I’m surprised to see so many sheared hedges in Fairbanks. Shearing a row of shrubs not only takes time, the rectangular shape of a formal hedge is incongruous with Alaska’s natural landscape. As I drive through neighborhoods looking at yards, I imagine a pushy shrub-shearing salesman going door to door.

“Ma’am, I couldn’t help but notice that unruly mess of shrubs in your yard,” he says. “Give me half a day, and I can tidy them up.”

But then most gardeners are prone to doing the work themselves. I’m using the word “gardener” in the British sense where gardener means someone who tends the yard, not just the vegetable patch or flower bed. After all, hedges are a British tradition.

Plants with small, closely spaced leaves make good formal hedges but in Interior Alaska, chokecherry, black spruce or any plant that survives the winter is a candidate for shearing. Near Glennallen there’s a woman taming the forest, cutting down the understory with her riding lawn mower and shearing the birch and willow into geometric shapes.

I never would have thought to shear lilac but the hedge at the Interior Community Health Center is exceptionally beautiful. The first time I saw its vibrant maroon fall color, I put the brakes of my car on so fast I’m lucky I didn’t cause an accident. First of all, there are only a few lilacs with fall color that’s not yellow. This year the hedge is a deep purple. It must be Miss Kim.

Secondly, shearing cuts off most of the flower buds. Lilacs develop their flower buds very early, beginning almost as soon as the current season’s flowers finish blooming. A few flower buds will likely escape shearing but flower panicles will not be prominent. They’re tucked down inside the hedge’s rectangular shape. Shearing Miss Kim into a formal hedge was a brilliant and bold move. This hedge is spectacular.

Rose-tree-of-China and forsythia also flower on old wood and like lilac, should be sheared after flowering but before the next season’s flower buds form. Flower buds are bigger and fatter than buds that will become leaves. Alpine currant is easy to maintain if you’re looking for a formal hedge that stays short. Flowers are inconspicuous and the fruit too small to make harvesting worthwhile. Unfortunately, fall color is a dull yellow. It is not recommended to use serviceberry or Nanking cherry as a formal hedge. Shearing greatly reduces the amount of fruit produced.

When planting shrubs for a formal hedge, space plants much closer than their mature spread. Allow the bushes to grow until they almost reach the hedge’s desired height before shearing. Trim off all but one or two inches of new growth. An electric hedge trimmer is faster than using a manual hedge shears. Be careful not to cut down to where there is no foliage growing on the stems or you’ll create a bald spot. New leaves sprout only from those buds located right below where cuts were made.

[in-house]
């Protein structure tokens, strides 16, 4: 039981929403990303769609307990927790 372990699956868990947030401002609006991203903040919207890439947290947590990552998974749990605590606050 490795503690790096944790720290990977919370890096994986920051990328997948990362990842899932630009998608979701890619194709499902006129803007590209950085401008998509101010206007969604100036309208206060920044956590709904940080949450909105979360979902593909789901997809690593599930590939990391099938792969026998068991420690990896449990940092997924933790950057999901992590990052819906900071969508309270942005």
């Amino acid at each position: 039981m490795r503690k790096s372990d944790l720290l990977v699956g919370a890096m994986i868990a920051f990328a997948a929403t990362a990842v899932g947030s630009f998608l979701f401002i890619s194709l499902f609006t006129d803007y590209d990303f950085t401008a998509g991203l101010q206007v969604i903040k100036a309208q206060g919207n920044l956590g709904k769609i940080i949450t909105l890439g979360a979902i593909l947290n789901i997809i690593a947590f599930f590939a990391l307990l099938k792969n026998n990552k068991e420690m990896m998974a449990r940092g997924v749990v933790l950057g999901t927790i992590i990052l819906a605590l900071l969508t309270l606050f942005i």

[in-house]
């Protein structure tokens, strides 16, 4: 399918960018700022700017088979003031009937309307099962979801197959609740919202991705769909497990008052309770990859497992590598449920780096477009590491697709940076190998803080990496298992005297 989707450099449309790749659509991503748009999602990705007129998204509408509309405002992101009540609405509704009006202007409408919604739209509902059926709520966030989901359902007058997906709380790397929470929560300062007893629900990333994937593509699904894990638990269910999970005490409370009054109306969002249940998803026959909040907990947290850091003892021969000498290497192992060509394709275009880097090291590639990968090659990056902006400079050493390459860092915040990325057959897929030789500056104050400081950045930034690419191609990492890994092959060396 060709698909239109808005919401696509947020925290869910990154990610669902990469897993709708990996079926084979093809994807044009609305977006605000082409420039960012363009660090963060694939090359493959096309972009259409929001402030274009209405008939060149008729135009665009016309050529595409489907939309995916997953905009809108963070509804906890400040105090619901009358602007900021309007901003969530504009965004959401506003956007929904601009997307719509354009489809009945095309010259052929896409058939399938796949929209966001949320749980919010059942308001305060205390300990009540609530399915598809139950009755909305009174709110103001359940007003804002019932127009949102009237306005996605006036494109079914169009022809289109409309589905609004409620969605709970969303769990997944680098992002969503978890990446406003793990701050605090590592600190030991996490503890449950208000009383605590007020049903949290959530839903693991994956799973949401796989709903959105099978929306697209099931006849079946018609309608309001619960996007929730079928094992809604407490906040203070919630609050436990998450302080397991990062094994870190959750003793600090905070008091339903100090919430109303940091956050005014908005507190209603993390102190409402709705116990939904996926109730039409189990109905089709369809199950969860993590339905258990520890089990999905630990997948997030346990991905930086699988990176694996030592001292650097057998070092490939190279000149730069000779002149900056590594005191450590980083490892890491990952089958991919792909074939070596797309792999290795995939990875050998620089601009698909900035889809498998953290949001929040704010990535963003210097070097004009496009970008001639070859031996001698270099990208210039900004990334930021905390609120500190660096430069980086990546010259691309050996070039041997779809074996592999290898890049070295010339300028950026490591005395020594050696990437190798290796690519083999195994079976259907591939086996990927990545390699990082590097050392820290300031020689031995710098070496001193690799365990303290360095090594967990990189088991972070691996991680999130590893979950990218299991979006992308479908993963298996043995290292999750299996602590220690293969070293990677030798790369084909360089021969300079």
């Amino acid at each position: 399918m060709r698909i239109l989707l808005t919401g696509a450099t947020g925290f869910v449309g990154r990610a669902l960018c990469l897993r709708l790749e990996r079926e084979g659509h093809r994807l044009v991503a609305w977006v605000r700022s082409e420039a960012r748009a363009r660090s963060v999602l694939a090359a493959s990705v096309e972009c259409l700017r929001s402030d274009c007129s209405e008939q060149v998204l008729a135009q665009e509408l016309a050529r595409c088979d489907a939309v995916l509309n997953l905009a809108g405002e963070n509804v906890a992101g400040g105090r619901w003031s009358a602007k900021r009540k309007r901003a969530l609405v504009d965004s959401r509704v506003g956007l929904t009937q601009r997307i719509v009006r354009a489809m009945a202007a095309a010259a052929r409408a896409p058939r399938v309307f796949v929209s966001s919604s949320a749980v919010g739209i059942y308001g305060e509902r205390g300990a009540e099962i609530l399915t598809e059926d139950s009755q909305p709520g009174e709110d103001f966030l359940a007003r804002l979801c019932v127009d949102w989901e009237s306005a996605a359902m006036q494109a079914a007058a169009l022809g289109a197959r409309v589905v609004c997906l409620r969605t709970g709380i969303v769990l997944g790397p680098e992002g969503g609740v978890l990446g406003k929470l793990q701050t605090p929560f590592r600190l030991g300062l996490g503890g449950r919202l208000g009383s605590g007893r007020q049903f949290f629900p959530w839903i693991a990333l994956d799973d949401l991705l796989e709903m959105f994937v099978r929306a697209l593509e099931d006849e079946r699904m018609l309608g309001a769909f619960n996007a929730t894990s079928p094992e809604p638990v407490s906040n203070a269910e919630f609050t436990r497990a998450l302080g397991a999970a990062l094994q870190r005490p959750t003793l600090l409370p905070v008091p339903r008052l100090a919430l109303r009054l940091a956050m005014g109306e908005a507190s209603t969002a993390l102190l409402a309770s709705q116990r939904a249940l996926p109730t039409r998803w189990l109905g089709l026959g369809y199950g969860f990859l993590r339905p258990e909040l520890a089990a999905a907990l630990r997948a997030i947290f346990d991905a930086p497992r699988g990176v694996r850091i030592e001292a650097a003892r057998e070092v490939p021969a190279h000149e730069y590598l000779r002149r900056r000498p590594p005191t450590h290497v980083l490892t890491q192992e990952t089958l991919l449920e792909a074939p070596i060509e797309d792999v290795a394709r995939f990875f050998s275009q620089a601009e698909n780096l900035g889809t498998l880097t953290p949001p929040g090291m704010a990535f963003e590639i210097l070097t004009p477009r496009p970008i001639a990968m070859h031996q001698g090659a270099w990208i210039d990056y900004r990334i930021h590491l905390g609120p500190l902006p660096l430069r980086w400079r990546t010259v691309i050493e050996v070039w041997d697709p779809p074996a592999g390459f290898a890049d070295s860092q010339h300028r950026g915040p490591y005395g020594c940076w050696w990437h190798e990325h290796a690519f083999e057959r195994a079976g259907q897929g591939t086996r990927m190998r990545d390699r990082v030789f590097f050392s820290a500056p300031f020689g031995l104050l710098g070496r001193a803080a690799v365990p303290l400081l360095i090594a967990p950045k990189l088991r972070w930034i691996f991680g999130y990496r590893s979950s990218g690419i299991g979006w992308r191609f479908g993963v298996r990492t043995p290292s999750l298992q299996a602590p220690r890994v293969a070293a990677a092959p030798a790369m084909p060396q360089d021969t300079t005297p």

Formal hedges need to be sheared in spring and fall and maybe during the month in between. The most striking formal hedges have razor sharp edges. Setting a guide string along the horizontal axis will help keep the top of the hedge from undulating or sloping. You can go back and prune out any wayward or mutilated branches after your shearing is finished.

All hedges don’t have to be sheared. 

The tallest formal and informal hedges in Fairbanks are Siberian pea, but if you’re planning to plant a new hedge, cross this plant off your list of possibilities. Branches are thorny and the foliage gets terrible powdery mildew, plus it’s invasive. Cotoneaster makes a striking hedge either sheared or left to grow to its natural form. Its glossy green leaves glow red in September.

The unusual hedge at Golden Valley Electric Association in Fairbanks includes both sheared and unsheared plants. The short, tightly clipped hedge is punctuated at intervals with unsheared dwarf lilacs. Most lilacs would grow too large to use in combination with a manicured hedge. Prairie Petit is an exceptionally compact cultivar with a 4-foot maximum height.

Deciding to plant a hedge that you’re going to shear is like deciding to get a puppy. You need to think about the long-term commitment.

Julie Riley is horticulture agent with UAF Cooperative Extension Service in the Tanana District office in Fairbanks. Her first and last foray shearing shrubbery was in Wisconsin were she was required to help maintain her family’s privet hedge. You can reach Riley at jariley@alaska.edu or at 474-2423.